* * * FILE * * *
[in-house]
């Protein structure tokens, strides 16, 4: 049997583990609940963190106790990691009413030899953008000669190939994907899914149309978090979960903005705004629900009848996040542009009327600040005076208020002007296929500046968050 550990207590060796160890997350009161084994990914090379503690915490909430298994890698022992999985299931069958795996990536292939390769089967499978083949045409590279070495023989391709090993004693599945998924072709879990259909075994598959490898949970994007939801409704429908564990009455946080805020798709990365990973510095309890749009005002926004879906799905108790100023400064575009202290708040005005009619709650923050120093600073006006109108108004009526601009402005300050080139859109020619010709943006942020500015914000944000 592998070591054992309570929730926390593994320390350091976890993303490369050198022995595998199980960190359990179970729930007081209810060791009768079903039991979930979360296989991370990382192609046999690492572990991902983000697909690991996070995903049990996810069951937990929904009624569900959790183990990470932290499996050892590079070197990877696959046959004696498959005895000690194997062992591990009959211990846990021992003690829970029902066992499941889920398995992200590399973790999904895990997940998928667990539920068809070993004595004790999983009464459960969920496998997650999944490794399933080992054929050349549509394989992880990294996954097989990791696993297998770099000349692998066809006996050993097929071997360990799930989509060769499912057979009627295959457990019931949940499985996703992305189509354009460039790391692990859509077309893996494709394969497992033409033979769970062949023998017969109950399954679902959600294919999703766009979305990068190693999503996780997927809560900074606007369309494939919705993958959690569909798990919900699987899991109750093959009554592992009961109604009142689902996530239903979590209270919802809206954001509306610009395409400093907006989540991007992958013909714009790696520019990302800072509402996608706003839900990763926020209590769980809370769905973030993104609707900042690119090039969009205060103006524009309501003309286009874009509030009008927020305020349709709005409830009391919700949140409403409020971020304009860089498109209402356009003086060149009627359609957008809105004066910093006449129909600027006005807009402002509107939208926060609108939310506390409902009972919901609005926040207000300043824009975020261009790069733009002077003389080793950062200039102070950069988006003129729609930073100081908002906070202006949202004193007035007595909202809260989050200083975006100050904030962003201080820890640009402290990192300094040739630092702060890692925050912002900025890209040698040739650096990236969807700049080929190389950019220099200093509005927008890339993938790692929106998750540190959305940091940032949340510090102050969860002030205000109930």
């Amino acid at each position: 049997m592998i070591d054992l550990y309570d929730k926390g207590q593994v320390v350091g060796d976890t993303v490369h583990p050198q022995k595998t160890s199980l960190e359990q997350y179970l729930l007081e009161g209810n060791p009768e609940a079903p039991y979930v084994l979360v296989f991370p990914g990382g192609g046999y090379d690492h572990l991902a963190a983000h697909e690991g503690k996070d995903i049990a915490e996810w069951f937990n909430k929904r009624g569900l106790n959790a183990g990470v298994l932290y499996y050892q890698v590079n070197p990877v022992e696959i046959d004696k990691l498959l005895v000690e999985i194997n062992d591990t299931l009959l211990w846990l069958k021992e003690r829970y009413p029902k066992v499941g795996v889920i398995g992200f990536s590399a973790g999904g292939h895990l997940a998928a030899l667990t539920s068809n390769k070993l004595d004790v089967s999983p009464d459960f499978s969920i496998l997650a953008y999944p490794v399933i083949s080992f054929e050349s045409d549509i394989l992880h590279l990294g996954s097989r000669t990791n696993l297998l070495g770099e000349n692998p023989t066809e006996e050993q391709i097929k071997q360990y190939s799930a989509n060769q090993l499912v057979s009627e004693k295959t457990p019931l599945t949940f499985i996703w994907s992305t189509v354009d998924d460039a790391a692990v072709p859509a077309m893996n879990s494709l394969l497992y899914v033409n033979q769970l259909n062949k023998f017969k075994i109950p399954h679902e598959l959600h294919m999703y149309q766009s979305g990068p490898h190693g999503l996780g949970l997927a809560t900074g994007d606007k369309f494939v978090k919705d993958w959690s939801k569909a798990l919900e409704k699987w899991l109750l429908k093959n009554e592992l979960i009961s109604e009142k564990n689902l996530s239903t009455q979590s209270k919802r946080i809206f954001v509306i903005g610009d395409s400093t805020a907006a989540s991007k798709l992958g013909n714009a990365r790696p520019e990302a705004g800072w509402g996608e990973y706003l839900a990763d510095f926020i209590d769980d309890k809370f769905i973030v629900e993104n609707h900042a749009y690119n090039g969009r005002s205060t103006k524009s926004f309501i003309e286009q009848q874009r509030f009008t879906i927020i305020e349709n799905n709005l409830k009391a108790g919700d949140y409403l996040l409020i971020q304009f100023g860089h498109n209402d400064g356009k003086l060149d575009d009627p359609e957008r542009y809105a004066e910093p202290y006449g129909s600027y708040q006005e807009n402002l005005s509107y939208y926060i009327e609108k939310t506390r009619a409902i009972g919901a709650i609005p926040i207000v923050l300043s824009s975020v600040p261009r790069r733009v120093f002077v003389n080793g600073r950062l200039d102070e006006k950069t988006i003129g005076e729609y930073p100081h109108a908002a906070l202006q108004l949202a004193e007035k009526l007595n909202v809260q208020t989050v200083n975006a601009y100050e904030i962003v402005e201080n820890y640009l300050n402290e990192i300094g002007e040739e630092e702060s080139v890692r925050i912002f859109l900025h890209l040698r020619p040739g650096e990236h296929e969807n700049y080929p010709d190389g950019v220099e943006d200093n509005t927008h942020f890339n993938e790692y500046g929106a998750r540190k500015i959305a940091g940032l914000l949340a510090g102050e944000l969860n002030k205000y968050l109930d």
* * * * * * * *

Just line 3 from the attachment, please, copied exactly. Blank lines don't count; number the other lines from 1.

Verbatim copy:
């Amino acid at each position: 049997m592998i070591d054992l550990y309570d929730k926390g207590q593994v320390v350091g060796d976890t993303v490369h583990p050198q022995k595998t160890s199980l960190e359990q997350y179970l729930l007081e009161g209810n060791p009768e609940a079903p039991y979930v084994l979360v296989f991370p990914g990382g192609g046999y090379d690492h572990l991902a963190a983000h697909e690991g503690k996070d995903i049990a915490e996810w069951f937990n909430k929904r009624g569900l106790n959790a183990g990470v298994l932290y499996y050892q890698v590079n070197p990877v022992e696959i046959d004696k990691l498959l005895v000690e999985i194997n062992d591990t299931l009959l211990w846990l069958k021992e003690r829970y009413p029902k066992v499941g795996v889920i398995g992200f990536s590399a973790g999904g292939h895990l997940a998928a030899l667990t539920s068809n390769k070993l004595d004790v089967s999983p009464d459960f499978s969920i496998l997650a953008y999944p490794v399933i083949s080992f054929e050349s045409d549509i394989l992880h590279l990294g996954s097989r000669t990791n696993l297998l070495g770099e000349n692998p023989t066809e006996e050993q391709i097929k071997q360990y190939s799930a989509n060769q090993l499912v057979s009627e004693k295959t457990p019931l599945t949940f499985i996703w994907s992305t189509v354009d998924d460039a790391a692990v072709p859509a077309m893996n879990s494709l394969l497992y899914v033409n033979q769970l259909n062949k023998f017969k075994i109950p399954h679902e598959l959600h294919m999703y149309q766009s979305g990068p490898h190693g999503l996780g949970l997927a809560t900074g994007d606007k369309f494939v978090k919705d993958w959690s939801k569909a798990l919900e409704k699987w899991l109750l429908k093959n009554e592992l979960i009961s109604e009142k564990n689902l996530s239903t009455q979590s209270k919802r946080i809206f954001v509306i903005g610009d395409s400093t805020a907006a989540s991007k798709l992958g013909n714009a990365r790696p520019e990302a705004g800072w509402g996608e990973y706003l839900a990763d510095f926020i209590d769980d309890k809370f769905i973030v629900e993104n609707h900042a749009y690119n090039g969009r005002s205060t103006k524009s926004f309501i003309e286009q009848q874009r509030f009008t879906i927020i305020e349709n799905n709005l409830k009391a108790g919700d949140y409403l996040l409020i971020q304009f100023g860089h498109n209402d400064g356009k003086l060149d575009d009627p359609e957008r542009y809105a004066e910093p202290y006449g129909s600027y708040q006005e807009n402002l005005s509107y939208y926060i009327e609108k939310t506390r009619a409902i009972g919901a709650i609005p926040i207000v923050l300043s824009s975020v600040p261009r790069r733009v120093f002077v003389n080793g600073r950062l200039d102070e006006k950069t988006i003129g005076e729609y930073p100081h109108a908002a906070l202006q108004l949202a004193e007035k009526l007595n909202v809260q208020t989050v200083n975006a601009y100050e904030i962003v402005e201080n820890y640009l300050n402290e990192i300094g002007e040739e630092e702060s080139v890692r925050i912002f859109l900025h890209l040698r020619p040739g650096e990236h296929e969807n700049y080929p010709d190389g950019v220099e943006d200093n509005t927008h942020f890339n993938e790692y500046g929106a998750r540190k500015i959305a940091g940032l914000l949340a510090g102050e944000l969860n002030k205000y968050l109930d």